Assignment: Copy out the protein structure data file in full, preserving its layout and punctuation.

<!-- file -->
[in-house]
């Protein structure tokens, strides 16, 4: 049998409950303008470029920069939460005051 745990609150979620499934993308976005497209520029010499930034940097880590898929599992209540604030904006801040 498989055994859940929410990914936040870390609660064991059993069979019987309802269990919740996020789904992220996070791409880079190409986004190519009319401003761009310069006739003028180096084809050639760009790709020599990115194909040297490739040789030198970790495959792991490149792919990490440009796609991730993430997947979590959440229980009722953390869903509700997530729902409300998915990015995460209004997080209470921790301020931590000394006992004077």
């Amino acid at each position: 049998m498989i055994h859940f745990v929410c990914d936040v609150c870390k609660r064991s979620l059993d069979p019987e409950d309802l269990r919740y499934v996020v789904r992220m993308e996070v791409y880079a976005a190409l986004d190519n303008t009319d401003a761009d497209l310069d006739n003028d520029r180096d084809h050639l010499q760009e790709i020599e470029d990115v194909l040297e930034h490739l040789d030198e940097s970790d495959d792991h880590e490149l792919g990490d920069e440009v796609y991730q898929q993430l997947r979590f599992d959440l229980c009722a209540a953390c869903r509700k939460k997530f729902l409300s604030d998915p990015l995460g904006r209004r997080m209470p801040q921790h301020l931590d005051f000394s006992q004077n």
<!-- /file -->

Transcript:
[in-house]
């Protein structure tokens, strides 16, 4: 049998409950303008470029920069939460005051 745990609150979620499934993308976005497209520029010499930034940097880590898929599992209540604030904006801040 498989055994859940929410990914936040870390609660064991059993069979019987309802269990919740996020789904992220996070791409880079190409986004190519009319401003761009310069006739003028180096084809050639760009790709020599990115194909040297490739040789030198970790495959792991490149792919990490440009796609991730993430997947979590959440229980009722953390869903509700997530729902409300998915990015995460209004997080209470921790301020931590000394006992004077």
């Amino acid at each position: 049998m498989i055994h859940f745990v929410c990914d936040v609150c870390k609660r064991s979620l059993d069979p019987e409950d309802l269990r919740y499934v996020v789904r992220m993308e996070v791409y880079a976005a190409l986004d190519n303008t009319d401003a761009d497209l310069d006739n003028d520029r180096d084809h050639l010499q760009e790709i020599e470029d990115v194909l040297e930034h490739l040789d030198e940097s970790d495959d792991h880590e490149l792919g990490d920069e440009v796609y991730q898929q993430l997947r979590f599992d959440l229980c009722a209540a953390c869903r509700k939460k997530f729902l409300s604030d998915p990015l995460g904006r209004r997080m209470p801040q921790h301020l931590d005051f000394s006992q004077n």